7 Has lowest possible Noise Impact Has the lowest possible Emission Impact during use Designed with Human Factors in mind Material Efficient (Metal Buy-to-fly, Propellant Yield ) Manufactured in Green Factories Involves Green Suppliers and Partners Designed for Serviceability, Reusability, Recyclability Energy Efficient during use (Fuel Burn) Life-Cycle Assessments Looked at Impact on People, Environment & Natural Resource Use Contains Green Materials Limit MOCs Maintained with Green Overhaul and Repair Processes Elements of a Green Engine

8 MINING & METAL RESIDUES FROM A SINGLE JET ENGINE IS 100:1 10 Million Pounds Ore (1% metal content) 100,000 Pounds Metal (forgings and bar stock) 10,000 Pound Engine

9 Materials of Concern (MOC) Prohibited Restricted To be Reduced Arsenic & compounds Asbestos Benzene Beryllium Cadmium & compounds Chlorinated solvents Ethyl alcohol Ethylene glycol ether compounds Formaldehyde Mercury & compounds Methanol (methyl alcohol) Methylene chloride Class I ozone depleting substances Radioactive materials, including Thoriated (TD) nickel Toluene diisocyanate Chromium, hexavalent Class II ODS Cyanides Dimethylformamide HCFC-14 lb & HCFC-22 Hydrazine Hydrofluoric acid Hydrogen fluoride gas Lead & compounds Manmade fibers, e.g., cristobalite, fiberfrax MDA (4, 4-Methylenedianiline) Methyl alcohol (methanol) Methyl ethyl ketone (MEK, 2-butanone) Methyl iso-butyl ketone (MIBK, 4-methyl-2-pentanone) Phenol Styrene Toluene Xylene Acetone Ammonia Butyl alcohol Ethyl benzene n-Hexane Hydrochloric acid Isocyanates n-methyl-2-pyrrolidone Isopropyl alcohol Nickel plate Nitric acid Petroleum distillates (e.g., naptha, mineral spirits, stoddard solvent, varsol, evaporative lubricants) Phosphoric acid Sec-butyl alcohol Sulfuric acid 1, 2, 4-Trimethylbenzene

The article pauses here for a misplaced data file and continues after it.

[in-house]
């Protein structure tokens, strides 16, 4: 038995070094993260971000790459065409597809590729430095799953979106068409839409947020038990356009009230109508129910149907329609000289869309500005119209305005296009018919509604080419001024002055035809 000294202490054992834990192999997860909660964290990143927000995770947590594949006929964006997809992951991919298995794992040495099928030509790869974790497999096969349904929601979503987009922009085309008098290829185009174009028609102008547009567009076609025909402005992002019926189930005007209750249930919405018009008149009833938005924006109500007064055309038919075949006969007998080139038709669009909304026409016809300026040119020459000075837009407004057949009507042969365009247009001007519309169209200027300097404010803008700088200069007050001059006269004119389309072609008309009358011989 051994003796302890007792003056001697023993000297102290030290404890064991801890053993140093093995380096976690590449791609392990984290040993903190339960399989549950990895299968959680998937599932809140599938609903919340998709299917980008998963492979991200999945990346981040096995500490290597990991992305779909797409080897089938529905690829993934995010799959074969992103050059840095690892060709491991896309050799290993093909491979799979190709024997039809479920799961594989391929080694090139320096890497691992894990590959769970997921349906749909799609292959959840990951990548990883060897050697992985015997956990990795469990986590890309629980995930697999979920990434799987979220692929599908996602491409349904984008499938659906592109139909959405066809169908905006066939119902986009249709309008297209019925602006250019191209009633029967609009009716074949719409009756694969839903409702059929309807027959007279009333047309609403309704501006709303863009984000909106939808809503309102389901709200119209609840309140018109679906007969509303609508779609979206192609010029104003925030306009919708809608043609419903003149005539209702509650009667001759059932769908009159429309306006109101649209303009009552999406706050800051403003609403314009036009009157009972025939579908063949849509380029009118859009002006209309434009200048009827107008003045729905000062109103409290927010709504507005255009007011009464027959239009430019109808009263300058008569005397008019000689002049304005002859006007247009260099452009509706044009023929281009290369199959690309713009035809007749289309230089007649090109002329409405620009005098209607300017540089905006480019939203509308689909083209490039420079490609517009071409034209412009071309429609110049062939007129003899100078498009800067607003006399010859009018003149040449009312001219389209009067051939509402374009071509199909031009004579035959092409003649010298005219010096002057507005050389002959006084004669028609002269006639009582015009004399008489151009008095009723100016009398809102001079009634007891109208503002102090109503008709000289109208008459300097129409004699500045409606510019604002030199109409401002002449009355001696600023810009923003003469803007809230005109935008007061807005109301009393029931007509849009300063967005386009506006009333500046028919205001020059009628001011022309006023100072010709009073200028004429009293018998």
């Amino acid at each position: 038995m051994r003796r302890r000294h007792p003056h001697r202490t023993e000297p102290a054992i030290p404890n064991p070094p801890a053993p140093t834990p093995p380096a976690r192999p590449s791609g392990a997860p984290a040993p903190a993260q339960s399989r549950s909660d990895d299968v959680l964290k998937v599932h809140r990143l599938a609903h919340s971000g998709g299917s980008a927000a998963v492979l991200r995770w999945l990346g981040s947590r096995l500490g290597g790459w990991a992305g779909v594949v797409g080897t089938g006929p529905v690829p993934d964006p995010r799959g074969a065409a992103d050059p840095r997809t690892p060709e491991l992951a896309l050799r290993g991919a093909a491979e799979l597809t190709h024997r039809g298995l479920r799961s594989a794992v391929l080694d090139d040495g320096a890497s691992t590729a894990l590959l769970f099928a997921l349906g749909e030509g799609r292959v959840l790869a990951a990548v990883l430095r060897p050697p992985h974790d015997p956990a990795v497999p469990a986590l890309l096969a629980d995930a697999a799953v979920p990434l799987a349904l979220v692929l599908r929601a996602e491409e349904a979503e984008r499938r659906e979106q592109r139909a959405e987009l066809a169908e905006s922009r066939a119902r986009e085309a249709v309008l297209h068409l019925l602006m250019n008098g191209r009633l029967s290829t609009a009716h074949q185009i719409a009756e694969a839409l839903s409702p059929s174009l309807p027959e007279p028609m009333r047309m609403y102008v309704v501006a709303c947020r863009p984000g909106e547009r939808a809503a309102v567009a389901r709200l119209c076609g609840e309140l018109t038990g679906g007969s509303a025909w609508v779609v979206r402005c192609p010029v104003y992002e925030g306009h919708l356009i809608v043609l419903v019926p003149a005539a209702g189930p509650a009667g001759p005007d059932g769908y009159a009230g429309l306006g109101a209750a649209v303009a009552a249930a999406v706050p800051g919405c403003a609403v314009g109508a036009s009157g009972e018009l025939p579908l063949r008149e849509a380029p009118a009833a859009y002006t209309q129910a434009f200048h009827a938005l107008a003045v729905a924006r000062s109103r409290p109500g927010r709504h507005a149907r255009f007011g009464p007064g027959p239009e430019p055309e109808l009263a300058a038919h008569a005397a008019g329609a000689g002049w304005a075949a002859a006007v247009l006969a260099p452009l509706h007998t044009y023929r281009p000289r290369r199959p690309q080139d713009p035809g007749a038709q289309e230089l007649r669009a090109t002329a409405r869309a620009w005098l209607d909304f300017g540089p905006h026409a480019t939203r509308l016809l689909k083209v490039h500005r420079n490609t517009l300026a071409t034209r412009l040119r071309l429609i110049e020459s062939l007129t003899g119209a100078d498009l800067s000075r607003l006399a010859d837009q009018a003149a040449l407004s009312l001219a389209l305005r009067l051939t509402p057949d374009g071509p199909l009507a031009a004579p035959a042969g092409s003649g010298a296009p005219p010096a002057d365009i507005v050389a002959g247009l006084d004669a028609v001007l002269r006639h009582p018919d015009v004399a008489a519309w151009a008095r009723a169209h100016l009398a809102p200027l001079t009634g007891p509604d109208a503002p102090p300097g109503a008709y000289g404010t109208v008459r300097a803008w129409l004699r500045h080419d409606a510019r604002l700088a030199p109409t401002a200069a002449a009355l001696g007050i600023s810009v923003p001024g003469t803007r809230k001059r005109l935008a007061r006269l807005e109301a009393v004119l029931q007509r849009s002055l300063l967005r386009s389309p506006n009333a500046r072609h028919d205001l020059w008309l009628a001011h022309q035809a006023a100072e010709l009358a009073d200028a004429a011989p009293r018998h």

10 Hazardous Materials and Processes Index Defines greenness of products by assigning hazard values to materials & processes I h = T n * P n /D where: I h = Hazardous Material Index (P&W Wide) N = number of specification in the design T = toxicity value of specification (Purdue Rankings) P = number of part numbers that call out specification D = total number of part numbers in engine N n=1

11 Product Hazmat Comparisons Gas Turbine Design Progression Hazardous Materials Index 70s Design 80s design New Designs 90s Design Solvents Pb CN Cr Cd

12 Commercial Engines Status & Opportunities 70sDesign 80s Design 90s Design New Design

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14 Green Supply Chain Objectives Encourage suppliers to develop sound environmental management systems Facilitate the sharing of best practices Work with suppliers to get superior green technologies Implemented that will reduce cost, improve quality and reduce turn-time. Transfer Pollution Prevention Technologies